My song today is ‘Running Scared’. This song was written by Roy Orbison and Joe Melson and was sung by Orbison. Written as an operatic rock ballad, the recording of the song was overseen by audio engineer Bill Porter and was and released as a 45-rpm single by Monument Records in March 1961. It went to Number 1 on the ‘Billboard Hot 100’ chart. ‘Running Scared’ also reached Number 9 in the ‘UK Singles Chart’. It sold over one million copies in the US alone. The song was included on Orbison's 1962 album ‘Crying’ as the final track on the album.
Noted for being a song written without a chorus, the song builds in the lyrics, arrangement, and vocals to a climax that, without vibrato, demonstrates the power of Orbison's clear, full voice. It is written in the bolero style, and Orbison is credited with bringing this to the rock genre. Fred Foster, producer of the session and of Monument Records, did not want the powerful high note that ends the song to end in falsetto but in a full or natural voice.
This record was released almost two years before I set sail for Canada, where I would live for a couple of years before returning home to West Yorkshire to settle down, marry and start a family. Ever since incurring a serious traffic accident, that almost cost me my life and my legs at the age of 11 years, my adult plans before getting married had been mapped out since the age of 14 years. Following my bad accident as a boy, I was awarded an amount of compensation that was a considerable sum of money for the time and I was determined to use that money to travel around America after I attained the age of 21 years and was able to access the cash.
My teenage years were spent as a wild teenager, a dare-devil lad who was confident and too full of himself. I was a good-looking young man who could sing and dance and who was popular with the young women who were on the courting circuit. Unlike all the other young men during the 1960s (who tended to get married before they were 21 years old and even become the father of two snotty-nosed kids before they were 24 years of age), I had no intention of settling down to the domesticity of marriage and parenthood until I’d rid myself of all my wanderlust, and any other lust that was hanging around!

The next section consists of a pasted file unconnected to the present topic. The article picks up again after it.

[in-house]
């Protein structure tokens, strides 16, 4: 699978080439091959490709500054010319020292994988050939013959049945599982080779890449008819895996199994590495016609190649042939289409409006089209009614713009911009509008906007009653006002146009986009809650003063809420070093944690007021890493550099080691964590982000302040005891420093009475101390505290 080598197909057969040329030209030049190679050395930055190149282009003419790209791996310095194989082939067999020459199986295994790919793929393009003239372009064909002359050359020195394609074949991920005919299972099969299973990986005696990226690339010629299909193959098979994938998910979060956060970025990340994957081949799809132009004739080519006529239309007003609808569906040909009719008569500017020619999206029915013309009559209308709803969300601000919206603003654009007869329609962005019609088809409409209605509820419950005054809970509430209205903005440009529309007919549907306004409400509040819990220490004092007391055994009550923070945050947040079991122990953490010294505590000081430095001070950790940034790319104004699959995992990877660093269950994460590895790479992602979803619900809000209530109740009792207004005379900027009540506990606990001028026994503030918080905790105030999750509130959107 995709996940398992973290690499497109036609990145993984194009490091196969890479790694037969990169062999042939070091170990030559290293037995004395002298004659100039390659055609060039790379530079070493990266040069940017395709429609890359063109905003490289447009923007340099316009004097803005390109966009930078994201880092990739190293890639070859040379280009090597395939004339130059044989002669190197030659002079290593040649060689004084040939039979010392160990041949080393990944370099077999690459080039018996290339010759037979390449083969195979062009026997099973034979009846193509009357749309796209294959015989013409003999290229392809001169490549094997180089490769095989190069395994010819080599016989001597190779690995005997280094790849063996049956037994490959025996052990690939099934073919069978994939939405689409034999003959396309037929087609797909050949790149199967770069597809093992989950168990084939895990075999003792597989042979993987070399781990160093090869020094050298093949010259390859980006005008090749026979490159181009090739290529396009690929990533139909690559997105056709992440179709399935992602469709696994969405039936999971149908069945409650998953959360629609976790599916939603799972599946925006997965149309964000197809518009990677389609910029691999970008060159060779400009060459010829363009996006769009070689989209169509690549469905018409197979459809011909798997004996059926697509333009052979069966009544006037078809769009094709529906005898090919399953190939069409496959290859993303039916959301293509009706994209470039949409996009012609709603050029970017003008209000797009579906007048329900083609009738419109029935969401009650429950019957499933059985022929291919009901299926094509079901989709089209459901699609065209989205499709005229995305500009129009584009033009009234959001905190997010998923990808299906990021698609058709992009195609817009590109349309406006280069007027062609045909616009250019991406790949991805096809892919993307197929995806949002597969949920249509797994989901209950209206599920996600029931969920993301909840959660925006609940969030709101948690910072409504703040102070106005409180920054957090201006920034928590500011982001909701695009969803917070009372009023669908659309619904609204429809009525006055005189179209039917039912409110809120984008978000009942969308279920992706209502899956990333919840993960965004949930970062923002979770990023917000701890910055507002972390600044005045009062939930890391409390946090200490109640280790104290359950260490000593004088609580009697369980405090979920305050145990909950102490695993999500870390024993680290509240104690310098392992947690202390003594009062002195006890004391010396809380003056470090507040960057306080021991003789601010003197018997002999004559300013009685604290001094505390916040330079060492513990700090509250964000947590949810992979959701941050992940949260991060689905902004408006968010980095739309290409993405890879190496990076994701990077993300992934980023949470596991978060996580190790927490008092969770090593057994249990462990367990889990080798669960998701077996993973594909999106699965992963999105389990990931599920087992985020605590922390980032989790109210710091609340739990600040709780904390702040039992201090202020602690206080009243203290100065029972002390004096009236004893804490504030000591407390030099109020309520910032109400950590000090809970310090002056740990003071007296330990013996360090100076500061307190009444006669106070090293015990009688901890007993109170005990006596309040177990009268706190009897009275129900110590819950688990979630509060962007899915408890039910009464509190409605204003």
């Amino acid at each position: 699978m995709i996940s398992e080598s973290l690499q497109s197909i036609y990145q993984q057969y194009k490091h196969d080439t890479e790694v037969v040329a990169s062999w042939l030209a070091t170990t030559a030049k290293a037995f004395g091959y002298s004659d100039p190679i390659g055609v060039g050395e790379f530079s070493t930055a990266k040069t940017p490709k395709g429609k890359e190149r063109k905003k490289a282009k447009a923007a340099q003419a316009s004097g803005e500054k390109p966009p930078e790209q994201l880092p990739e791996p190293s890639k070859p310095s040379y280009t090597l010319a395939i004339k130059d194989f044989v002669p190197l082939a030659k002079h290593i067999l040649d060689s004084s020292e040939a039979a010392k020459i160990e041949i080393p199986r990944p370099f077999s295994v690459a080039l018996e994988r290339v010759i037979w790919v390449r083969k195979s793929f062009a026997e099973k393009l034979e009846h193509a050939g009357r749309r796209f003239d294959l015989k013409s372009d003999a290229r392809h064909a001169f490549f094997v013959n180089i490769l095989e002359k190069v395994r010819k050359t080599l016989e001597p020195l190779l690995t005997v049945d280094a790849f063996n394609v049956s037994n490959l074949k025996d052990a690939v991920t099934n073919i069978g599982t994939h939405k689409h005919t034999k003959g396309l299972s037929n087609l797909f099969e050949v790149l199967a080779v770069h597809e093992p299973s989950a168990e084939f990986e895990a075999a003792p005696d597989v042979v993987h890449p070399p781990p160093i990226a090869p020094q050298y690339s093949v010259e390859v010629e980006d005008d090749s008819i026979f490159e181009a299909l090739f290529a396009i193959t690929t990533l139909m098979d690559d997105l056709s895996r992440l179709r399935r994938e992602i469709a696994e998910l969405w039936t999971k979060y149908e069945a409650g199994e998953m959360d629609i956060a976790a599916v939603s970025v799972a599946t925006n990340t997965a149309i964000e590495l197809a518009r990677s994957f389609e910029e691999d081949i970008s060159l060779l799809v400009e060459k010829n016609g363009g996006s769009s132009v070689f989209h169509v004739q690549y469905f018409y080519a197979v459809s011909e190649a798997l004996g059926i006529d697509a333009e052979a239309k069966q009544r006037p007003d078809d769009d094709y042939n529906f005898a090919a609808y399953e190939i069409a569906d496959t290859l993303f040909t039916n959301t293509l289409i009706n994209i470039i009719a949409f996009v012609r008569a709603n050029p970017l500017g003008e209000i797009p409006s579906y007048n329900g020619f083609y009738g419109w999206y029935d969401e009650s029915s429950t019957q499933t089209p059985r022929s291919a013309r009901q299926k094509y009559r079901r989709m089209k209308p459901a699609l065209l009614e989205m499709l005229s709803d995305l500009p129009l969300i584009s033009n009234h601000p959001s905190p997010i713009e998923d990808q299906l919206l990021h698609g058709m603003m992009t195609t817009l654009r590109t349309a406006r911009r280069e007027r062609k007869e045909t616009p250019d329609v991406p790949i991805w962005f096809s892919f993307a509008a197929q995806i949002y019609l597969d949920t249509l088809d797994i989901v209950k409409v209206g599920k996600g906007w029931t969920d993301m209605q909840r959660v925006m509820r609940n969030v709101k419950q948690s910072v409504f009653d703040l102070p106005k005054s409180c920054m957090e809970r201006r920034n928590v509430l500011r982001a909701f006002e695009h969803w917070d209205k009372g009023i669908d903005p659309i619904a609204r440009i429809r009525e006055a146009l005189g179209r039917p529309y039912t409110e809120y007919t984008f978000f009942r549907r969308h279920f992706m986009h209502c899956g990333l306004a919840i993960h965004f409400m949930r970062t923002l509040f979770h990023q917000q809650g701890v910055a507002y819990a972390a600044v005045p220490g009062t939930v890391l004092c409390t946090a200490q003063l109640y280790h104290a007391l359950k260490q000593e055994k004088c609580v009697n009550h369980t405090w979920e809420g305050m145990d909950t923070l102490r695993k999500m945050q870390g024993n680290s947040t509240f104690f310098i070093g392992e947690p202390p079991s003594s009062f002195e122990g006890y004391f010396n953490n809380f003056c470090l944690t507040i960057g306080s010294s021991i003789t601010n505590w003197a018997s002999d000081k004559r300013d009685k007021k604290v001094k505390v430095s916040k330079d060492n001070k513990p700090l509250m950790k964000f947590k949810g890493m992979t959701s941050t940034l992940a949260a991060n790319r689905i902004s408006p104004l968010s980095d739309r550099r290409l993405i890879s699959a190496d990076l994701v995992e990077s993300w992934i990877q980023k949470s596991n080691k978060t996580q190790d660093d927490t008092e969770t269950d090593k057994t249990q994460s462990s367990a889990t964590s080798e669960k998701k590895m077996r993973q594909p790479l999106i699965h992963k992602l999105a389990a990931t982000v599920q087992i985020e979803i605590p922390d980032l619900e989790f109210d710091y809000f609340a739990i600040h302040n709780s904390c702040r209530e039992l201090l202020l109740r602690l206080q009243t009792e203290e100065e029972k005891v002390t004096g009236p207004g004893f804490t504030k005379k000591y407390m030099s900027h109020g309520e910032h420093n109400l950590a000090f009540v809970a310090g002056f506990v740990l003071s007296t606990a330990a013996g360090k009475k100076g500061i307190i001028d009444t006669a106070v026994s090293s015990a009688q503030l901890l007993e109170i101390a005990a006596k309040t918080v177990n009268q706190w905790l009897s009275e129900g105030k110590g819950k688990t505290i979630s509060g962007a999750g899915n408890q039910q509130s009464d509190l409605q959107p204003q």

Consequently, I never dated any girl longer than a few weeks, and always broke up with them before I started to develop feelings for her. I had always been a hopeless romantic and while I quite liked the notion and experience of ‘falling in love’ with every beautiful young woman I ever dated, I clearly knew the difference between physical and emotional entanglement. I, therefore, maintained an emotional distance from all my dates while managing to get as physically close to the young woman in question as I could.
All my life prior to my accident, I had proved to be fearless. I would play ‘chicken’ running across the railway lines with other lads from our estate. There was a railway bridge up Cemetery Road in Heckmondwike (near the Catholic Church) that had a wall at each side of the road about one foot wide and thirty yards in length. Boys would race each other across the distance of both walls with a drop of over twenty yards onto the railway tracks below, were anyone to fall. I have raced this ‘run of the bridge’ at least one dozen times. I have known one boy fall toward the track below. As soon as he started running, the boy tripped and fell off the bridge. As the rest of the boys quickly looked over the edge expecting to see a blood-spattered body on the tracks below, fortunately for the unfortunate faller, he had landed on the grass verge which ran three yards wide, bordering each side of the railway tracks. Although he fell onto a grass verge below instead of the hard tracks and lived to tell the tale, he never walked again without wearing a metal ring-like brace (llizarov frame) which is used to hold badly broken and crushed legs that have been pinned with metal rods to hold the bones together.